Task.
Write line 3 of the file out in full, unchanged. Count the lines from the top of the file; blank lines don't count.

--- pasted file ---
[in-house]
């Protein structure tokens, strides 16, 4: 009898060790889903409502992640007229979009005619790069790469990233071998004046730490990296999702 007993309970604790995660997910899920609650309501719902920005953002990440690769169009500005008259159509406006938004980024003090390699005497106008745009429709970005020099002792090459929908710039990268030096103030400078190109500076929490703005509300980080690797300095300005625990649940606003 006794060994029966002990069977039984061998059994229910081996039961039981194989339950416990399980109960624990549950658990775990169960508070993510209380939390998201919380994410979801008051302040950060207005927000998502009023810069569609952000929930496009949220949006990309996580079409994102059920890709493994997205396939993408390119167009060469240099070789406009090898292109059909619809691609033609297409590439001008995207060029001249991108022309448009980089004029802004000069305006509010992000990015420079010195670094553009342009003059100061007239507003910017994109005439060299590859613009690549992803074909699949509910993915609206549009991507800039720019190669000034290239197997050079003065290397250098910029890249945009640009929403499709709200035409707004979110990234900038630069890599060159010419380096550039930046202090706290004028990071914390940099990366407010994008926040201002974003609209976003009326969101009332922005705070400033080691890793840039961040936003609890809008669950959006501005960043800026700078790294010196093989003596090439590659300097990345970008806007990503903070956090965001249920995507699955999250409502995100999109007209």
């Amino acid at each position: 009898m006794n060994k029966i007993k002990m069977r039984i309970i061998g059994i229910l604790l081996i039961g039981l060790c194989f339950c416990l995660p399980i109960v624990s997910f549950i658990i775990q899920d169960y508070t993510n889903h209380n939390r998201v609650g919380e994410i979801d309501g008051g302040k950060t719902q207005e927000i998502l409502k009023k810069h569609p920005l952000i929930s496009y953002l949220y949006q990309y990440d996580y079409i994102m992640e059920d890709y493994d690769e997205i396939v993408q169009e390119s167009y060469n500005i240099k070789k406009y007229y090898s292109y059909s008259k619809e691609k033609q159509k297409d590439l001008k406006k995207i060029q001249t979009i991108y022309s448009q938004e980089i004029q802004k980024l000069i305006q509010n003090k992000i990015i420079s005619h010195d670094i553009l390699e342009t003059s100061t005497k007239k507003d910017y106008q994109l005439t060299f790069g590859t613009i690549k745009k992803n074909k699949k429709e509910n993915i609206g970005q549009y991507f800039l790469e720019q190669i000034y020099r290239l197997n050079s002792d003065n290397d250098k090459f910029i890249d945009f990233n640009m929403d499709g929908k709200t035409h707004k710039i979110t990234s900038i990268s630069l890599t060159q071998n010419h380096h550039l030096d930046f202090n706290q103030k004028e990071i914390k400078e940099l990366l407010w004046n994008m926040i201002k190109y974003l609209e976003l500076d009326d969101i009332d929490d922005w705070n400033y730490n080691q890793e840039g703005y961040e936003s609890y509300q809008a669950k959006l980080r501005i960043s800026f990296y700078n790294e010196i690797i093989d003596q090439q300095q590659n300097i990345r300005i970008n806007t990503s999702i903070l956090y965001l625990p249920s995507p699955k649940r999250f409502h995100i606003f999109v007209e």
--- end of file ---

């Amino acid at each position: 009898m006794n060994k029966i007993k002990m069977r039984i309970i061998g059994i229910l604790l081996i039961g039981l060790c194989f339950c416990l995660p399980i109960v624990s997910f549950i658990i775990q899920d169960y508070t993510n889903h209380n939390r998201v609650g919380e994410i979801d309501g008051g302040k950060t719902q207005e927000i998502l409502k009023k810069h569609p920005l952000i929930s496009y953002l949220y949006q990309y990440d996580y079409i994102m992640e059920d890709y493994d690769e997205i396939v993408q169009e390119s167009y060469n500005i240099k070789k406009y007229y090898s292109y059909s008259k619809e691609k033609q159509k297409d590439l001008k406006k995207i060029q001249t979009i991108y022309s448009q938004e980089i004029q802004k980024l000069i305006q509010n003090k992000i990015i420079s005619h010195d670094i553009l390699e342009t003059s100061t005497k007239k507003d910017y106008q994109l005439t060299f790069g590859t613009i690549k745009k992803n074909k699949k429709e509910n993915i609206g970005q549009y991507f800039l790469e720019q190669i000034y020099r290239l197997n050079s002792d003065n290397d250098k090459f910029i890249d945009f990233n640009m929403d499709g929908k709200t035409h707004k710039i979110t990234s900038i990268s630069l890599t060159q071998n010419h380096h550039l030096d930046f202090n706290q103030k004028e990071i914390k400078e940099l990366l407010w004046n994008m926040i201002k190109y974003l609209e976003l500076d009326d969101i009332d929490d922005w705070n400033y730490n080691q890793e840039g703005y961040e936003s609890y509300q809008a669950k959006l980080r501005i960043s800026f990296y700078n790294e010196i690797i093989d003596q090439q300095q590659n300097i990345r300005i970008n806007t990503s999702i903070l956090y965001l625990p249920s995507p699955k649940r999250f409502h995100i606003f999109v007209e």